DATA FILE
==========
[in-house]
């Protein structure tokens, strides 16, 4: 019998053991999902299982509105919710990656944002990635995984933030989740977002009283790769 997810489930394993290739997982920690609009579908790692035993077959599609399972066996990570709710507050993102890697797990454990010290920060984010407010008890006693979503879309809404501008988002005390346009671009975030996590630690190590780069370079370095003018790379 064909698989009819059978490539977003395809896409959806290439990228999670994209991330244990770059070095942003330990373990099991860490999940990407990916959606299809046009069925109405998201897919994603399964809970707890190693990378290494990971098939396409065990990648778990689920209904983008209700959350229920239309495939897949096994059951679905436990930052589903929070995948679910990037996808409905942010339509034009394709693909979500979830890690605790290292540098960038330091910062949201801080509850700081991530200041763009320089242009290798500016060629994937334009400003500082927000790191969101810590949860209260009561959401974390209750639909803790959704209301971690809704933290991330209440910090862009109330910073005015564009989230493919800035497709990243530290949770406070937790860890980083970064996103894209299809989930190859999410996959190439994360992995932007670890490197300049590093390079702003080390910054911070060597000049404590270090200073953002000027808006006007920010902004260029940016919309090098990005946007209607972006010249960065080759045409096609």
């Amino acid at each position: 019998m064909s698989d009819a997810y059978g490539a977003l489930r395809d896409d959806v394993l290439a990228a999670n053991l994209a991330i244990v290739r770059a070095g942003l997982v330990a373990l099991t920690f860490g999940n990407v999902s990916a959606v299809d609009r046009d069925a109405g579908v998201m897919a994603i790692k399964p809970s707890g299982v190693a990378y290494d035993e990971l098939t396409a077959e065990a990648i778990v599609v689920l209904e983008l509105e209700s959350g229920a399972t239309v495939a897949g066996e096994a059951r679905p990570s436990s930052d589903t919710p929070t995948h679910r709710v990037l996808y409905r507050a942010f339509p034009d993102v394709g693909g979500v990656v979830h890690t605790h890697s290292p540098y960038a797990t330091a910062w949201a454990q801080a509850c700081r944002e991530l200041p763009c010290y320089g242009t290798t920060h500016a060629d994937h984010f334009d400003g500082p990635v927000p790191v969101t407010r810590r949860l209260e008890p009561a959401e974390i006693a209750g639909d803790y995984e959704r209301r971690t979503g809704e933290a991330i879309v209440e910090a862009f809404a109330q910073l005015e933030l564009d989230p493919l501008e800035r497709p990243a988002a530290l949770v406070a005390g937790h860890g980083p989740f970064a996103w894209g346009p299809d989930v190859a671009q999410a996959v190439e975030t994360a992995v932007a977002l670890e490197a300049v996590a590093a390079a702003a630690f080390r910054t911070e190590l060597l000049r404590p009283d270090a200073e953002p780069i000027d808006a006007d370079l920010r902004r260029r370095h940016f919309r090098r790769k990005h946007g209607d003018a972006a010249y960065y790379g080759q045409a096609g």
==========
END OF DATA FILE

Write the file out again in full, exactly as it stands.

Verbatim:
[in-house]
């Protein structure tokens, strides 16, 4: 019998053991999902299982509105919710990656944002990635995984933030989740977002009283790769 997810489930394993290739997982920690609009579908790692035993077959599609399972066996990570709710507050993102890697797990454990010290920060984010407010008890006693979503879309809404501008988002005390346009671009975030996590630690190590780069370079370095003018790379 064909698989009819059978490539977003395809896409959806290439990228999670994209991330244990770059070095942003330990373990099991860490999940990407990916959606299809046009069925109405998201897919994603399964809970707890190693990378290494990971098939396409065990990648778990689920209904983008209700959350229920239309495939897949096994059951679905436990930052589903929070995948679910990037996808409905942010339509034009394709693909979500979830890690605790290292540098960038330091910062949201801080509850700081991530200041763009320089242009290798500016060629994937334009400003500082927000790191969101810590949860209260009561959401974390209750639909803790959704209301971690809704933290991330209440910090862009109330910073005015564009989230493919800035497709990243530290949770406070937790860890980083970064996103894209299809989930190859999410996959190439994360992995932007670890490197300049590093390079702003080390910054911070060597000049404590270090200073953002000027808006006007920010902004260029940016919309090098990005946007209607972006010249960065080759045409096609």
């Amino acid at each position: 019998m064909s698989d009819a997810y059978g490539a977003l489930r395809d896409d959806v394993l290439a990228a999670n053991l994209a991330i244990v290739r770059a070095g942003l997982v330990a373990l099991t920690f860490g999940n990407v999902s990916a959606v299809d609009r046009d069925a109405g579908v998201m897919a994603i790692k399964p809970s707890g299982v190693a990378y290494d035993e990971l098939t396409a077959e065990a990648i778990v599609v689920l209904e983008l509105e209700s959350g229920a399972t239309v495939a897949g066996e096994a059951r679905p990570s436990s930052d589903t919710p929070t995948h679910r709710v990037l996808y409905r507050a942010f339509p034009d993102v394709g693909g979500v990656v979830h890690t605790h890697s290292p540098y960038a797990t330091a910062w949201a454990q801080a509850c700081r944002e991530l200041p763009c010290y320089g242009t290798t920060h500016a060629d994937h984010f334009d400003g500082p990635v927000p790191v969101t407010r810590r949860l209260e008890p009561a959401e974390i006693a209750g639909d803790y995984e959704r209301r971690t979503g809704e933290a991330i879309v209440e910090a862009f809404a109330q910073l005015e933030l564009d989230p493919l501008e800035r497709p990243a988002a530290l949770v406070a005390g937790h860890g980083p989740f970064a996103w894209g346009p299809d989930v190859a671009q999410a996959v190439e975030t994360a992995v932007a977002l670890e490197a300049v996590a590093a390079a702003a630690f080390r910054t911070e190590l060597l000049r404590p009283d270090a200073e953002p780069i000027d808006a006007d370079l920010r902004r260029r370095h940016f919309r090098r790769k990005h946007g209607d003018a972006a010249y960065y790379g080759q045409a096609g």